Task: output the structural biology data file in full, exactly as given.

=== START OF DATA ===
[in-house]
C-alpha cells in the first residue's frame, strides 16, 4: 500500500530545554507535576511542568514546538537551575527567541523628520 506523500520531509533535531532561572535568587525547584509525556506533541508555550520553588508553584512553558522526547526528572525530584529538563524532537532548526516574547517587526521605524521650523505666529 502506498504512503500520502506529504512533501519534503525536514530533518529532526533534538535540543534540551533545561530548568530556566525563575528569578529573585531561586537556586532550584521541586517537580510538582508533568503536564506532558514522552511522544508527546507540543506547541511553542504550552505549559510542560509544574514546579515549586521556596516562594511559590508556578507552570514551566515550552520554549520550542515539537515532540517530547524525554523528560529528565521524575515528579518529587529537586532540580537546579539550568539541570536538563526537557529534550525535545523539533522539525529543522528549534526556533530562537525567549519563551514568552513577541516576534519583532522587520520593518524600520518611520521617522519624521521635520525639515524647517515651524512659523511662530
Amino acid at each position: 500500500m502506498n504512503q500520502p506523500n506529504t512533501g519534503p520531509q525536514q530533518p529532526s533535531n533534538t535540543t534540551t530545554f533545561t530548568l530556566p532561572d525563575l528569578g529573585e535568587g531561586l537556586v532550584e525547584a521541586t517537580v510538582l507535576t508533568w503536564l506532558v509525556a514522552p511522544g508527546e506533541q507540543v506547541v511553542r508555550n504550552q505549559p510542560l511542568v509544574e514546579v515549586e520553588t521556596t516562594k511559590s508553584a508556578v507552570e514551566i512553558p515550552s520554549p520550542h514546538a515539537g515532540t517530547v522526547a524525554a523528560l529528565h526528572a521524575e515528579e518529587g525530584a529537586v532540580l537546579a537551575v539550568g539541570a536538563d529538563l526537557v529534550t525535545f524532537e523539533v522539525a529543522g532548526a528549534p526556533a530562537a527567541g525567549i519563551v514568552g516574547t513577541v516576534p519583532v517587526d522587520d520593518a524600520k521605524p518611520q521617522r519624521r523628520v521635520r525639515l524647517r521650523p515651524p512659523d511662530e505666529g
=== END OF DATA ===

[in-house]
C-alpha cells in the first residue's frame, strides 16, 4: 500500500530545554507535576511542568514546538537551575527567541523628520 506523500520531509533535531532561572535568587525547584509525556506533541508555550520553588508553584512553558522526547526528572525530584529538563524532537532548526516574547517587526521605524521650523505666529 502506498504512503500520502506529504512533501519534503525536514530533518529532526533534538535540543534540551533545561530548568530556566525563575528569578529573585531561586537556586532550584521541586517537580510538582508533568503536564506532558514522552511522544508527546507540543506547541511553542504550552505549559510542560509544574514546579515549586521556596516562594511559590508556578507552570514551566515550552520554549520550542515539537515532540517530547524525554523528560529528565521524575515528579518529587529537586532540580537546579539550568539541570536538563526537557529534550525535545523539533522539525529543522528549534526556533530562537525567549519563551514568552513577541516576534519583532522587520520593518524600520518611520521617522519624521521635520525639515524647517515651524512659523511662530
Amino acid at each position: 500500500m502506498n504512503q500520502p506523500n506529504t512533501g519534503p520531509q525536514q530533518p529532526s533535531n533534538t535540543t534540551t530545554f533545561t530548568l530556566p532561572d525563575l528569578g529573585e535568587g531561586l537556586v532550584e525547584a521541586t517537580v510538582l507535576t508533568w503536564l506532558v509525556a514522552p511522544g508527546e506533541q507540543v506547541v511553542r508555550n504550552q505549559p510542560l511542568v509544574e514546579v515549586e520553588t521556596t516562594k511559590s508553584a508556578v507552570e514551566i512553558p515550552s520554549p520550542h514546538a515539537g515532540t517530547v522526547a524525554a523528560l529528565h526528572a521524575e515528579e518529587g525530584a529537586v532540580l537546579a537551575v539550568g539541570a536538563d529538563l526537557v529534550t525535545f524532537e523539533v522539525a529543522g532548526a528549534p526556533a530562537a527567541g525567549i519563551v514568552g516574547t513577541v516576534p519583532v517587526d522587520d520593518a524600520k521605524p518611520q521617522r519624521r523628520v521635520r525639515l524647517r521650523p515651524p512659523d511662530e505666529g